More exchange-traded products based on metals are likely as suppliers of other commodities seek the same boost that gold has received in the market, BlackRock Inc.’s Deborah Fuhr said.
“Everyone seems to want to get involved in the exchange- traded-product area, so I wouldn’t be surprised to see others, particularly on the metals side, come to market,” Fuhr, global head of ETF research and implementation strategy for BlackRock, said at a Bloomberg Link forum in Toronto today.
The assets of the world’s commodity exchange-traded products increased to $159.3 billion in October from $7 billion at the end of 2005, according to BlackRock. Seventy-six percent of the assets were in precious-metal products.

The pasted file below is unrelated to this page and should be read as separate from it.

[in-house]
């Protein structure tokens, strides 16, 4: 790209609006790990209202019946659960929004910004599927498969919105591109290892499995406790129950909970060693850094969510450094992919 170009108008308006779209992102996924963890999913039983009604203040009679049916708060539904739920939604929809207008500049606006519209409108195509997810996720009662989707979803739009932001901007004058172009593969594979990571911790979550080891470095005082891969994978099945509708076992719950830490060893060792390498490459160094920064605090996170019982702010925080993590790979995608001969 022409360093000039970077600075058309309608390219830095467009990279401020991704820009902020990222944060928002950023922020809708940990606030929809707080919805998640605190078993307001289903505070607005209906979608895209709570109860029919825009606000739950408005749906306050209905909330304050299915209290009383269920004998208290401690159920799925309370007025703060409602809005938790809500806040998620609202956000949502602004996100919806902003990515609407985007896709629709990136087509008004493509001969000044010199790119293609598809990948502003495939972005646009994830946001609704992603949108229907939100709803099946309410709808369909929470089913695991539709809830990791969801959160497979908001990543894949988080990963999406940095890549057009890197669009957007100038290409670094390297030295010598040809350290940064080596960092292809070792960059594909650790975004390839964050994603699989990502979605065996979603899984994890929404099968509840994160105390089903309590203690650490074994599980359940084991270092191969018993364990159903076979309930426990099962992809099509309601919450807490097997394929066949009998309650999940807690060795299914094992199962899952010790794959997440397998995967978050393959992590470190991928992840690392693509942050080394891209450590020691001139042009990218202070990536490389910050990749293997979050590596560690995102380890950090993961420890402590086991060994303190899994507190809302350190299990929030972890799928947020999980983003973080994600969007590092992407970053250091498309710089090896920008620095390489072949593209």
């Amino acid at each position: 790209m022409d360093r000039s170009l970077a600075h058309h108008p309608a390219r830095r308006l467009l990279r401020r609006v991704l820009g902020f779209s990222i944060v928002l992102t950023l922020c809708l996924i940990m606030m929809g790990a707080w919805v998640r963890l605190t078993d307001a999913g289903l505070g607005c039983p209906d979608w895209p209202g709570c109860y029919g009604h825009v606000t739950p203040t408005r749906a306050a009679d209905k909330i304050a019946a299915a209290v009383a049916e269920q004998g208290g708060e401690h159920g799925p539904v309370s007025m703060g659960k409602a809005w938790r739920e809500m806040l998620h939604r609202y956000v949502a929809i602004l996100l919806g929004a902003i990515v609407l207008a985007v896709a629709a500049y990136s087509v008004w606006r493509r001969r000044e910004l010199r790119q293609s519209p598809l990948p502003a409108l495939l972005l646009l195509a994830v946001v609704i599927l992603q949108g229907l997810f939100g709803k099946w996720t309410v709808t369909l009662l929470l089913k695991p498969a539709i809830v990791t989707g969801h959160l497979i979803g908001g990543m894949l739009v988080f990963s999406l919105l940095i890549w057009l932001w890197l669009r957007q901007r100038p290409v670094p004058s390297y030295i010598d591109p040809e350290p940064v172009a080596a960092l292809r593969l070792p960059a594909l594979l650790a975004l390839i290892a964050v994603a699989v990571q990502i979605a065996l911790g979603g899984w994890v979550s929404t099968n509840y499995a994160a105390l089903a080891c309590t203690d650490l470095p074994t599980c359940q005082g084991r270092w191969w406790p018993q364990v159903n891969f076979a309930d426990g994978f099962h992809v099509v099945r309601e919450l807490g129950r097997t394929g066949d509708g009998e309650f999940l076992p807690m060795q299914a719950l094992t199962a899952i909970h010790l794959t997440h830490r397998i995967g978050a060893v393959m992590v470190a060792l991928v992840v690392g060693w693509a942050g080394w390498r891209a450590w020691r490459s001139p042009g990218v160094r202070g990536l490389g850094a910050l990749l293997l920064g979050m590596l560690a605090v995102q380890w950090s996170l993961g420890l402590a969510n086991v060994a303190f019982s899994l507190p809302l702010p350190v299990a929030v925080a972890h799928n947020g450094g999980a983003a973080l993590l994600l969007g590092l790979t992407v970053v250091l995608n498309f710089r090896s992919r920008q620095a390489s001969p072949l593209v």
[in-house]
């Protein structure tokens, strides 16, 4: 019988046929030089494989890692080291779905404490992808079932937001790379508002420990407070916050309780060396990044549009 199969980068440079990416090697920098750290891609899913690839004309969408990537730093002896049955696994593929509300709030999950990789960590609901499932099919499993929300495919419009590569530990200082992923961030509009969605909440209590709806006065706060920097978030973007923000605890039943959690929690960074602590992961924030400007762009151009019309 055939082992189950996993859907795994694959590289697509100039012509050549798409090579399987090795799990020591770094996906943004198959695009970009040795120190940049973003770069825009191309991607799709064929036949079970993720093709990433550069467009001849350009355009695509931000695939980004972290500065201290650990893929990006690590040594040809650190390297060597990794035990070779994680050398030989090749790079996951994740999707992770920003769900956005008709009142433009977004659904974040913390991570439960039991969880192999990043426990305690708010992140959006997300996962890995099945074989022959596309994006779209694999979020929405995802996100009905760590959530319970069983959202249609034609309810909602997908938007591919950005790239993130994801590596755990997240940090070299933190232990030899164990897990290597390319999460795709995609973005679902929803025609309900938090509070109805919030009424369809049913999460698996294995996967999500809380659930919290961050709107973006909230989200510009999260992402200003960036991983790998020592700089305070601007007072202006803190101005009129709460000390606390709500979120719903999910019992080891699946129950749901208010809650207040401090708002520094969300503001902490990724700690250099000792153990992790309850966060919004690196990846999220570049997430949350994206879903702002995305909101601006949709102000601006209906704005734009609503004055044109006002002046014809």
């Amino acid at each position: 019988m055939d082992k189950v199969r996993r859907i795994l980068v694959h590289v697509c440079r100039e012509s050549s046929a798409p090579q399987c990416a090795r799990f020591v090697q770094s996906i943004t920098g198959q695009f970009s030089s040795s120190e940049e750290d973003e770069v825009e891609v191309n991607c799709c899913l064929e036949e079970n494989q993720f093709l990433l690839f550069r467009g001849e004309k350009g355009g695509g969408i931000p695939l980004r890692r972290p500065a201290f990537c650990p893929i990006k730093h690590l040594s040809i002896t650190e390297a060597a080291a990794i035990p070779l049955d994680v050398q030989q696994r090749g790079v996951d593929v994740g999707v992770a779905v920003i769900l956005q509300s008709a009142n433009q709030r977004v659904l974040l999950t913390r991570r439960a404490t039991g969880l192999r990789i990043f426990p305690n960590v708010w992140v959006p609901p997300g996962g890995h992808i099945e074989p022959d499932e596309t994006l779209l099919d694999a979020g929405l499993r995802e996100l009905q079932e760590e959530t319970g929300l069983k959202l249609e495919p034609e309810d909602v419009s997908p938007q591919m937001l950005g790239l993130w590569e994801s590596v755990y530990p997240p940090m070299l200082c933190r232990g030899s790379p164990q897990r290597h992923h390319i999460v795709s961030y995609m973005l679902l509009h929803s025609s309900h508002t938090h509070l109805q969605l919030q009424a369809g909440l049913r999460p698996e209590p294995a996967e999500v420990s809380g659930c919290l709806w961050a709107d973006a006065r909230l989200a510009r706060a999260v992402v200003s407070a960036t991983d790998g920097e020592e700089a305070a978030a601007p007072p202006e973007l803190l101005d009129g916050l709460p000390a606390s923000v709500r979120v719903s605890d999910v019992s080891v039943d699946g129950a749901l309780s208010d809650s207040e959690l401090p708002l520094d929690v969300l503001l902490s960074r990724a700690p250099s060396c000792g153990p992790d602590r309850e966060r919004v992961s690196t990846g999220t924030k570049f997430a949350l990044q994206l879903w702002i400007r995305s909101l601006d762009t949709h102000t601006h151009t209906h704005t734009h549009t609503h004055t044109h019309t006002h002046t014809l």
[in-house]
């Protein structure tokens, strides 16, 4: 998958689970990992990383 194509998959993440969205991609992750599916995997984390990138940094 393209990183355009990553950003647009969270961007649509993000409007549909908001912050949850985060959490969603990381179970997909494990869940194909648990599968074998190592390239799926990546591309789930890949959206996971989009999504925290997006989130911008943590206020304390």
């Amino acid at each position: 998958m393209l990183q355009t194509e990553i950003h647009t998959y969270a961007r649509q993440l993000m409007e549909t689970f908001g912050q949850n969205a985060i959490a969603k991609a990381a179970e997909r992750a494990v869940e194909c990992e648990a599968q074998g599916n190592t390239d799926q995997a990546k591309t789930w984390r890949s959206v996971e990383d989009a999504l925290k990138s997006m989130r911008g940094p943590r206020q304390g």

Gold futures have outperformed an index of Canadian gold companies’ stocks, 167 percent to 88 percent, since the end of 2005, as exchange-traded products made it easier to invest in physical gold.
BlackRock, ETF Securities Ltd. and JPMorgan Chase & Co. have said they plan to start funds backed by copper, the world’s third-most widely used metal behind iron and aluminum.
Fuhr said she couldn’t comment on what other commodities might back exchange-traded products. Some items would make poor candidates for products backed by physical commodities.
“You’re not going to have a warehouse where you’re sticking cattle or lean hogs,” she said.
BlackRock, based in New York, oversees $3.45 trillion.
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